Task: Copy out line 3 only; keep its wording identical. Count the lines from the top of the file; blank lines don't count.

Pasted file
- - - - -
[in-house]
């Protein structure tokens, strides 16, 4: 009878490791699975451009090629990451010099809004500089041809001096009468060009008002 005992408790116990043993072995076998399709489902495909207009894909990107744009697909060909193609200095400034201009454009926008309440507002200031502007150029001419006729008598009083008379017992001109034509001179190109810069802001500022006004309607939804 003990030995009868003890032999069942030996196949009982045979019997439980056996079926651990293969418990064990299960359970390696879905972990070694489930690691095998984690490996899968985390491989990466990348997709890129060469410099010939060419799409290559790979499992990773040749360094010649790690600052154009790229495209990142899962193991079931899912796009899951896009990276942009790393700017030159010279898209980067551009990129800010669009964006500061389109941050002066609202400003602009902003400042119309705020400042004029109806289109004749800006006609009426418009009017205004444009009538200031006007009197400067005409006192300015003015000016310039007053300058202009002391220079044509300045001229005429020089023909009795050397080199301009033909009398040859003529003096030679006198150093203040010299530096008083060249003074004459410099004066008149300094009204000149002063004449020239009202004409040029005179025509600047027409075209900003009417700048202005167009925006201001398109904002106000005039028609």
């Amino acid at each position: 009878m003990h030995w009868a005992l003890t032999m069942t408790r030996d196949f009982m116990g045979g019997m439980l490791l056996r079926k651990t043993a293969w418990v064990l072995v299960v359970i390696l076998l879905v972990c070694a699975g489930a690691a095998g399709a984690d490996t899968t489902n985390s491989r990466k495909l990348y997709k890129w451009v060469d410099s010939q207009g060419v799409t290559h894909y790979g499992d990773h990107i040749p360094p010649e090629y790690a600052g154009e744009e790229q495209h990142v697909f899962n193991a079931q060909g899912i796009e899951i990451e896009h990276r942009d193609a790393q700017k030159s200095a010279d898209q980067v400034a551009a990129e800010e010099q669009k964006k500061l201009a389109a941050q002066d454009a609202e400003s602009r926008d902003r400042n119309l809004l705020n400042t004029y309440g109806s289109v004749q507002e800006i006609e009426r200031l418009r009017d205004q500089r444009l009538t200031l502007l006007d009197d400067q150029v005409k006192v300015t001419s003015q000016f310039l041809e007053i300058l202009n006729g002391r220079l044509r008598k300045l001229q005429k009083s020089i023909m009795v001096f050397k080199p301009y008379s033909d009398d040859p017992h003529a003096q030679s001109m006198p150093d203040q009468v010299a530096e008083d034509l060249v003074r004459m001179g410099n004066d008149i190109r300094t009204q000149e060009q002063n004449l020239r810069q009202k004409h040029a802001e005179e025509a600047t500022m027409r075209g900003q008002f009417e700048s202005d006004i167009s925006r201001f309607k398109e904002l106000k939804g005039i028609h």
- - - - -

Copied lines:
């Amino acid at each position: 009878m003990h030995w009868a005992l003890t032999m069942t408790r030996d196949f009982m116990g045979g019997m439980l490791l056996r079926k651990t043993a293969w418990v064990l072995v299960v359970i390696l076998l879905v972990c070694a699975g489930a690691a095998g399709a984690d490996t899968t489902n985390s491989r990466k495909l990348y997709k890129w451009v060469d410099s010939q207009g060419v799409t290559h894909y790979g499992d990773h990107i040749p360094p010649e090629y790690a600052g154009e744009e790229q495209h990142v697909f899962n193991a079931q060909g899912i796009e899951i990451e896009h990276r942009d193609a790393q700017k030159s200095a010279d898209q980067v400034a551009a990129e800010e010099q669009k964006k500061l201009a389109a941050q002066d454009a609202e400003s602009r926008d902003r400042n119309l809004l705020n400042t004029y309440g109806s289109v004749q507002e800006i006609e009426r200031l418009r009017d205004q500089r444009l009538t200031l502007l006007d009197d400067q150029v005409k006192v300015t001419s003015q000016f310039l041809e007053i300058l202009n006729g002391r220079l044509r008598k300045l001229q005429k009083s020089i023909m009795v001096f050397k080199p301009y008379s033909d009398d040859p017992h003529a003096q030679s001109m006198p150093d203040q009468v010299a530096e008083d034509l060249v003074r004459m001179g410099n004066d008149i190109r300094t009204q000149e060009q002063n004449l020239r810069q009202k004409h040029a802001e005179e025509a600047t500022m027409r075209g900003q008002f009417e700048s202005d006004i167009s925006r201001f309607k398109e904002l106000k939804g005039i028609h």